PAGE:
Child care (if required for individual to be employed); food and financial (food stamps, financial assistance, medical); health services (Utah Medicaid, CHIP, PCN); training; career guidance; jobs; unemployment insurance; youth training programs Services provided depend on the individual student’s needed academic adjustments. This may include increased time for tests or assignments, note-takers, readers for course work, interpreters, and physical access. Accommodations do not include modification of program admission requirements, grading policies, or substantive content of the course or test.

What is the eligibility requirement?
Willingness to become employed (eligibility is not based on disability status; disclosure of disability is an individual choice)

Contact information to find employment centers by ZIP code to find information for job seekers to find information for youth

Utah AHEAD Disability Resource Centers (e.g. Accessibility Services, Student Support Services)

Higher education programs that provide necessary supports and accommodations to eligible students with disabilities to assure programmatic and physical access to higher education programs and activities

Students are required to self-disclose disability. Students must provide documentation that they have a disability and require an academic adjustment; documentation requirements may vary by institution. Colleges are not required to provide evaluation or assessment services to determine student eligibility or provide personal services or equipment.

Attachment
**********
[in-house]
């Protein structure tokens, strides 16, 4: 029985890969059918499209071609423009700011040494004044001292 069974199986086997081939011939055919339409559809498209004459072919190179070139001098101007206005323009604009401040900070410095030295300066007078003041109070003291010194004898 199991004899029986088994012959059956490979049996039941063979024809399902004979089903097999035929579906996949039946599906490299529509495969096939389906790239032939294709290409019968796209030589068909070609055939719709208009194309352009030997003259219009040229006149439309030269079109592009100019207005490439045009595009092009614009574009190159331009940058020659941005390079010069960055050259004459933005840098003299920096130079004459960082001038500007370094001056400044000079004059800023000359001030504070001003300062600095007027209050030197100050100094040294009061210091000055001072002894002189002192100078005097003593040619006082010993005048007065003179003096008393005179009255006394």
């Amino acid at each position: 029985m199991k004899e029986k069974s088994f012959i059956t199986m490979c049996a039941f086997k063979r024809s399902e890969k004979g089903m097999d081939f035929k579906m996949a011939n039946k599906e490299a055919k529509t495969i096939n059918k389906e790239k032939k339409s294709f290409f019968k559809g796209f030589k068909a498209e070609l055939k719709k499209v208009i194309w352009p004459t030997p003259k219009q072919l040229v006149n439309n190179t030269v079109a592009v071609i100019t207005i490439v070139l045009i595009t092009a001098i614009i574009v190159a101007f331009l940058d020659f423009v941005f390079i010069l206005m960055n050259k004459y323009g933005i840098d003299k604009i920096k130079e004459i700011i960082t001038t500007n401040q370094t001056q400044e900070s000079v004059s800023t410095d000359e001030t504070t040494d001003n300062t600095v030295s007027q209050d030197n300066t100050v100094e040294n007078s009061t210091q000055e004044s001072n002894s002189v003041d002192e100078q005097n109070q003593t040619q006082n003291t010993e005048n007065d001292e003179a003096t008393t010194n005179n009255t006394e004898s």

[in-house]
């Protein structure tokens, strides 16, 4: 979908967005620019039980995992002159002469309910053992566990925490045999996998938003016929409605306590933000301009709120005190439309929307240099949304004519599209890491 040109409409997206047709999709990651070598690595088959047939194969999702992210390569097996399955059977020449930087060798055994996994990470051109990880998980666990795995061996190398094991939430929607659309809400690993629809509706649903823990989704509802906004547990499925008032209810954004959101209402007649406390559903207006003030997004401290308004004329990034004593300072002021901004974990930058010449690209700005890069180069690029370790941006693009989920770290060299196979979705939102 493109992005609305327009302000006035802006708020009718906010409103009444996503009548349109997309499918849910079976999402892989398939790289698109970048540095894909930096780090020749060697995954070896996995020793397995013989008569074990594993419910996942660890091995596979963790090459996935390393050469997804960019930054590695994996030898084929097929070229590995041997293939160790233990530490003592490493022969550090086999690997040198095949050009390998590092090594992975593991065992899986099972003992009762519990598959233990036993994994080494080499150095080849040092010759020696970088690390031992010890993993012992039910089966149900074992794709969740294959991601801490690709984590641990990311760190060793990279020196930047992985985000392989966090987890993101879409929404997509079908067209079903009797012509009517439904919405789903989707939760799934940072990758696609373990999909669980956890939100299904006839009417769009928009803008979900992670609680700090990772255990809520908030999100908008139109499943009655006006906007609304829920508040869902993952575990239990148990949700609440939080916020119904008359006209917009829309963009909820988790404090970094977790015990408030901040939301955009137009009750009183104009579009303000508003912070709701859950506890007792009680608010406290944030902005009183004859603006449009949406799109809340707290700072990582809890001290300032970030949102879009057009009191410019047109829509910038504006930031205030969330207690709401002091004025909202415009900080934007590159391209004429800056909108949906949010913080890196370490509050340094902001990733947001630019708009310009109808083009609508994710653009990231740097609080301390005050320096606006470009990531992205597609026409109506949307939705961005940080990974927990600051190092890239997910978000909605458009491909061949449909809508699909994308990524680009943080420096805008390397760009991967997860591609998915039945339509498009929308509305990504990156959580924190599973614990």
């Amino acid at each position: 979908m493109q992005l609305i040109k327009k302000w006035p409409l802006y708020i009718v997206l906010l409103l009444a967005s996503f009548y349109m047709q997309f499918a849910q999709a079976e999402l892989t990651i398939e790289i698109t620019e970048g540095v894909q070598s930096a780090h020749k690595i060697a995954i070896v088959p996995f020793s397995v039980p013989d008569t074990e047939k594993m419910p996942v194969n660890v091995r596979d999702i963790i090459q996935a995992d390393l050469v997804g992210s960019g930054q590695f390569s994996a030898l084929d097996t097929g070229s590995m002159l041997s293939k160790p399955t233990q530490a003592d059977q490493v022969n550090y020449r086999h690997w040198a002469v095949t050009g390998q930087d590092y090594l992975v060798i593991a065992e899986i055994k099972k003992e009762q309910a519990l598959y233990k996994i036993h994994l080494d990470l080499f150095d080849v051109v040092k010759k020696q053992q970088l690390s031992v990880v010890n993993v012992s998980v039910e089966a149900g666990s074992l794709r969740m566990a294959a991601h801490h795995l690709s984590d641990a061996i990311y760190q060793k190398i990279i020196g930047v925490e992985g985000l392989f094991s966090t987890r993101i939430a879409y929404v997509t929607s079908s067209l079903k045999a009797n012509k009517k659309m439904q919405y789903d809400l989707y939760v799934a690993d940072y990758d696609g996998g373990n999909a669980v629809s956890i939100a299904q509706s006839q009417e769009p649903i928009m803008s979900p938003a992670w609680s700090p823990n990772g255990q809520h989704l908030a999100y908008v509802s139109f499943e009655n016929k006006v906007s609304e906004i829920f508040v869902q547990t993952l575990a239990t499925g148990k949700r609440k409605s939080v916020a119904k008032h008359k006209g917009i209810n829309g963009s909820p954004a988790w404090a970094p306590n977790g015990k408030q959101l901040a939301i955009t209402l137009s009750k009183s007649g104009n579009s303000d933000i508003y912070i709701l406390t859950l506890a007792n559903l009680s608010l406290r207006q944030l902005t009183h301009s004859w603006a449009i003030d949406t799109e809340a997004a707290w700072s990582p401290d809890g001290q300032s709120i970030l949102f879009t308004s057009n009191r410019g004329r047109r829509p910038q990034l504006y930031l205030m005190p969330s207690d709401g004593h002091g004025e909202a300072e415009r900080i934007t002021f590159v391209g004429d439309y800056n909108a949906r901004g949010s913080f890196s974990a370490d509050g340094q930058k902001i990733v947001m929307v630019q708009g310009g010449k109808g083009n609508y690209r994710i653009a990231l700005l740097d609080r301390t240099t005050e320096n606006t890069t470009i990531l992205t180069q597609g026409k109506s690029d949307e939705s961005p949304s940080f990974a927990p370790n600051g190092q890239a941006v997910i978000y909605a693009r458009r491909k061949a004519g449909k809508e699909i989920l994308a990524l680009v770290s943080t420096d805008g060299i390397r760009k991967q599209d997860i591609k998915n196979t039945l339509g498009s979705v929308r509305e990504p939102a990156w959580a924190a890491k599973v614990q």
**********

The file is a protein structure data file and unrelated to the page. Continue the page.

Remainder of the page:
BYU University Accessibility Services… (801) 422-2767 College of Eastern Utah Center for Students with Disabilities…(435) 613-5670 Dixie State College Disabled Student Services…(435) 652-7516 SLCC Disability Resource Center… (801) 957-4659 Snow College Student Support Services… (435) 283-7321 Southern Utah University Student Support Services…(435) 865-8022 U of U Center for Disabled Student Services…(801) 581-5020 USU Disability Resource Center… (435) 797-2444 Utah Valley University Accessibility Services…(801) 863-4636 Weber State College Services for Students with Disabilities…(801) 626-6413 Westminster College…(801) 832-2280 Bridgerland ATC…(435) 753-6780 Davis ATC…(801) 593-2500 Dixie ATC…(435) 652-7730 Mountainland ATC...(801) 863-6282 Ogden-Weber ATC...(801) 627-8300 Salt Lake/Tooele ATC...(801) 493-8700 Southwest ATC...(435) 686-2899 Uintah Basin ATC...(435) 722-4523

Adult Service Agency Resource Information July 2009
Agency Independent Living What is it?
An agency to assist persons with disabilities achieve greater independence by providing services and activities which enhance independent living skills and promote the public’s understanding, accommodation, and acceptance of their rights, needs and abilities. A program of instruction below the collegiate level for adults, comprised of Adult High School Completion (AHSC/ASE), Adult Basic Education (ABE) and English for Speakers of Other Languages (ESOL).

What services do they provide?